I recently read an article (posted on Facebook by a colleague of mine) about love in the workplace. The article spoke about how employees who felt companionate love at work performed better. It sparked my interest in teacher communities.
PLCs and a Sense of Community
Communities of teachers, professional learning communities (PLCs) in particular, have always interested me. I have worked in a few different schools and visited many more, and I've always wondered about the community of teachers in each of those schools. From my anecdotal evidence, I've seen many great teachers who work together as family. Sometimes these teachers are on official "teams" or part of organized PLCs, but more often than not, they are part of "accidental communities."
I am defining accidental communities as communities of teachers that work together in a collaborative and supportive fashion despite the structures officially set up by their school. There is no administrative structure in place to make these communities official. They are not given time or compensation to collaborate, yet they do it because they care about one another -- purely out of love.
These teachers I have seen are better off in their classrooms because of their supportive colleagues. They are more willing to try new things, have more resources for varying their practice, and have a sounding board of people willing to listen to their teaching dilemmas and help them rethink pieces that aren't working.
What would happen if these communities were intentional?
There are plenty of schools where PLCs are standard. In these schools, there is an expectation that teachers will learn together and help support one another. Teachers are asked to choose a topic of interest and join a group to learn more about that topic. They work together to help one another in their practice and to improve the teaching and learning at the school. But these are never the same as the accidental communities. Very few of these teachers work on their PLCs outside of designated "PLC time" and often the topics fizzle out after a year or so of investigation. So what is the key difference between these established communities and accidental learning communities? I think the answer is love.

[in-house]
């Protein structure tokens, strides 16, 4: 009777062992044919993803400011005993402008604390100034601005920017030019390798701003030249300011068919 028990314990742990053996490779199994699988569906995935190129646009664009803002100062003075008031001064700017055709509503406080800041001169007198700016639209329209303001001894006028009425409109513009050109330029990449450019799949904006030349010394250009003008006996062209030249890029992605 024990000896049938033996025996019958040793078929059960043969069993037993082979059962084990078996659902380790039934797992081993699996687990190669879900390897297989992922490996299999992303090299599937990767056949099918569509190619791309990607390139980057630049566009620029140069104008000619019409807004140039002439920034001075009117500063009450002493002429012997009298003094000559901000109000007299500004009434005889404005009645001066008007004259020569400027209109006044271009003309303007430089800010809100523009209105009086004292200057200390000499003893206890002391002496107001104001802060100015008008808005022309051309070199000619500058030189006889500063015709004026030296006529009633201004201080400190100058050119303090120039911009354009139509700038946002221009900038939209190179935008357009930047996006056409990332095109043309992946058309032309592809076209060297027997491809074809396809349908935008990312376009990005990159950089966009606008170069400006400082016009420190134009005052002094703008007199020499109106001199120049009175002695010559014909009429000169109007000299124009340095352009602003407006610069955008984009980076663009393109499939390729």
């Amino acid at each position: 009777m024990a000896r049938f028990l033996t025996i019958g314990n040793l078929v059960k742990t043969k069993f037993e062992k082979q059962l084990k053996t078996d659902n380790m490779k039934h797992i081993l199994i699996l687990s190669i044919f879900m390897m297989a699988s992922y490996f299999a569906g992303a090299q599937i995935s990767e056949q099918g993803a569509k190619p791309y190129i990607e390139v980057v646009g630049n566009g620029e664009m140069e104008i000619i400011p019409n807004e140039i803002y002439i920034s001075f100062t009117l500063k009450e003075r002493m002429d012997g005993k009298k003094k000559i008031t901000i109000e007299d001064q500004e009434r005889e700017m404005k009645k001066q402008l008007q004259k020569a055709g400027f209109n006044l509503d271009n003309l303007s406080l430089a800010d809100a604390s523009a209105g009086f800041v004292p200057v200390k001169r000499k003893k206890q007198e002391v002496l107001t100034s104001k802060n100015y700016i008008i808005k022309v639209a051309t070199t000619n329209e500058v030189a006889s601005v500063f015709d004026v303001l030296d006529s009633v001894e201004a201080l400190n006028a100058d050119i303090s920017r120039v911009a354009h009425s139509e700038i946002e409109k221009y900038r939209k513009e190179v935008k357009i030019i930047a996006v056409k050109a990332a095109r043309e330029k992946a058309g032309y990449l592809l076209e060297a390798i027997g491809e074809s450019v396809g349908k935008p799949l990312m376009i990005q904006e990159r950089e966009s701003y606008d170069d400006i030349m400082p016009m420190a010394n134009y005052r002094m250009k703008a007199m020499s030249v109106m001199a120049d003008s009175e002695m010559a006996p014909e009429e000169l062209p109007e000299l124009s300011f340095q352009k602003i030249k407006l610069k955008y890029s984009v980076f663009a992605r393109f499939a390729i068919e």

The Potential in Team Building
Teachers who care about one another are the ones whose learning communities last the longest and are the most effective.
So how can we help build this love in our schools? How can we make these accidental communities intentional?
I've always wondered about the corporate team building that my friends who work in the for-profit world engage in on a regular basis. They are always going somewhere to build houses together, going bowling, going out for drinks -- all on their office's dime. We've all heard of the pinball machines, game rooms and office parties that regularly occur at cutting edge companies. Is this the key to building a community filled with love?
If we spent our professional development days going to a homeless shelter and preparing meals, or if we spent one staff meeting a month having an office party, would our accidental learning communities turn into intentional communities? Would this time we spent building our relationships with no school focus actually help strengthen our teaching in the classroom? Will the risk outweigh the reward? Can we sacrifice this valuable time we have together to focus on learning about one another, rather than learning about our practice?
How could a teaching community built on love change our classrooms?